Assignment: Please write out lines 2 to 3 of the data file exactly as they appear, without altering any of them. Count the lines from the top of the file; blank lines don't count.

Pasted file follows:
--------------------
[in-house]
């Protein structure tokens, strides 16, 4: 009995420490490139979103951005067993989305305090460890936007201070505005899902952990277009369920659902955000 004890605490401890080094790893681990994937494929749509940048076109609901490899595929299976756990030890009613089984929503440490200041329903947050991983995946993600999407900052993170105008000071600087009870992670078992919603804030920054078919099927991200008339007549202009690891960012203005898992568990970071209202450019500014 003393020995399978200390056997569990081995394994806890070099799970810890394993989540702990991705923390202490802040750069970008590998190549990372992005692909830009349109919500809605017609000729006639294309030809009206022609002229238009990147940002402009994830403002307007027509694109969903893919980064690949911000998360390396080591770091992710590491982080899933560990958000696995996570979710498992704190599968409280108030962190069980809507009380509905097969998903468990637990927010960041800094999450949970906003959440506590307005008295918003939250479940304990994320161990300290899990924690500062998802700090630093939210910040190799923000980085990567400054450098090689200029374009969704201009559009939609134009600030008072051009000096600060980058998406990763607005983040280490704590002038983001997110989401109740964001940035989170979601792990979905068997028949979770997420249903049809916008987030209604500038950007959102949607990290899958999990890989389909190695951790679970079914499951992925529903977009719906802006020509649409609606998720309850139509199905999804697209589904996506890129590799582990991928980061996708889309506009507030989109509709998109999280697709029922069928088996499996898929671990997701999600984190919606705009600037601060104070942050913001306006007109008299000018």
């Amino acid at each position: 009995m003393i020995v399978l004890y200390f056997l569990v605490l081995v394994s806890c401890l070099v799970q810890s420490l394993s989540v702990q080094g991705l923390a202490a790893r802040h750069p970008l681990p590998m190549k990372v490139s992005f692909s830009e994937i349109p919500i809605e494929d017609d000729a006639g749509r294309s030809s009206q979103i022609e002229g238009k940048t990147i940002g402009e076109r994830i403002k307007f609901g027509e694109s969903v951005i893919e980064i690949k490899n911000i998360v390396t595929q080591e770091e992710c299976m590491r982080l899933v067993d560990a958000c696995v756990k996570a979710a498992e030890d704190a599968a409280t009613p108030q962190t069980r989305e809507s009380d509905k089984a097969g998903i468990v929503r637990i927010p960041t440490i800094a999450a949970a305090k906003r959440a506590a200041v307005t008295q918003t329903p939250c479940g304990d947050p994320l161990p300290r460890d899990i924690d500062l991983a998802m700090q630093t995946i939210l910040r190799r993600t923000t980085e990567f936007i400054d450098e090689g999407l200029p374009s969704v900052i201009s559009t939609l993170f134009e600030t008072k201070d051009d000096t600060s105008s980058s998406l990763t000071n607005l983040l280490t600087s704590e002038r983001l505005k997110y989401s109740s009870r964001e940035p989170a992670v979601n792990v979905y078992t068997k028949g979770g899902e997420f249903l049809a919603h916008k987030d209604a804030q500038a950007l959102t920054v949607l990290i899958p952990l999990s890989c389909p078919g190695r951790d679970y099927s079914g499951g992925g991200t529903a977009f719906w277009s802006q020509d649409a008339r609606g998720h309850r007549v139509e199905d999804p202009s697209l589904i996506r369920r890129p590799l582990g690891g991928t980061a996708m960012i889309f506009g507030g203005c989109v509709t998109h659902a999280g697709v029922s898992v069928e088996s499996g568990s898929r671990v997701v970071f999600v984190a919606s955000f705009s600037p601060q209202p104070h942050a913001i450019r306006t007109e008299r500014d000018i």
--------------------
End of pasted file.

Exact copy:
């Protein structure tokens, strides 16, 4: 009995420490490139979103951005067993989305305090460890936007201070505005899902952990277009369920659902955000 004890605490401890080094790893681990994937494929749509940048076109609901490899595929299976756990030890009613089984929503440490200041329903947050991983995946993600999407900052993170105008000071600087009870992670078992919603804030920054078919099927991200008339007549202009690891960012203005898992568990970071209202450019500014 003393020995399978200390056997569990081995394994806890070099799970810890394993989540702990991705923390202490802040750069970008590998190549990372992005692909830009349109919500809605017609000729006639294309030809009206022609002229238009990147940002402009994830403002307007027509694109969903893919980064690949911000998360390396080591770091992710590491982080899933560990958000696995996570979710498992704190599968409280108030962190069980809507009380509905097969998903468990637990927010960041800094999450949970906003959440506590307005008295918003939250479940304990994320161990300290899990924690500062998802700090630093939210910040190799923000980085990567400054450098090689200029374009969704201009559009939609134009600030008072051009000096600060980058998406990763607005983040280490704590002038983001997110989401109740964001940035989170979601792990979905068997028949979770997420249903049809916008987030209604500038950007959102949607990290899958999990890989389909190695951790679970079914499951992925529903977009719906802006020509649409609606998720309850139509199905999804697209589904996506890129590799582990991928980061996708889309506009507030989109509709998109999280697709029922069928088996499996898929671990997701999600984190919606705009600037601060104070942050913001306006007109008299000018």
């Amino acid at each position: 009995m003393i020995v399978l004890y200390f056997l569990v605490l081995v394994s806890c401890l070099v799970q810890s420490l394993s989540v702990q080094g991705l923390a202490a790893r802040h750069p970008l681990p590998m190549k990372v490139s992005f692909s830009e994937i349109p919500i809605e494929d017609d000729a006639g749509r294309s030809s009206q979103i022609e002229g238009k940048t990147i940002g402009e076109r994830i403002k307007f609901g027509e694109s969903v951005i893919e980064i690949k490899n911000i998360v390396t595929q080591e770091e992710c299976m590491r982080l899933v067993d560990a958000c696995v756990k996570a979710a498992e030890d704190a599968a409280t009613p108030q962190t069980r989305e809507s009380d509905k089984a097969g998903i468990v929503r637990i927010p960041t440490i800094a999450a949970a305090k906003r959440a506590a200041v307005t008295q918003t329903p939250c479940g304990d947050p994320l161990p300290r460890d899990i924690d500062l991983a998802m700090q630093t995946i939210l910040r190799r993600t923000t980085e990567f936007i400054d450098e090689g999407l200029p374009s969704v900052i201009s559009t939609l993170f134009e600030t008072k201070d051009d000096t600060s105008s980058s998406l990763t000071n607005l983040l280490t600087s704590e002038r983001l505005k997110y989401s109740s009870r964001e940035p989170a992670v979601n792990v979905y078992t068997k028949g979770g899902e997420f249903l049809a919603h916008k987030d209604a804030q500038a950007l959102t920054v949607l990290i899958p952990l999990s890989c389909p078919g190695r951790d679970y099927s079914g499951g992925g991200t529903a977009f719906w277009s802006q020509d649409a008339r609606g998720h309850r007549v139509e199905d999804p202009s697209l589904i996506r369920r890129p590799l582990g690891g991928t980061a996708m960012i889309f506009g507030g203005c989109v509709t998109h659902a999280g697709v029922s898992v069928e088996s499996g568990s898929r671990v997701v970071f999600v984190a919606s955000f705009s600037p601060q209202p104070h942050a913001i450019r306006t007109e008299r500014d000018i």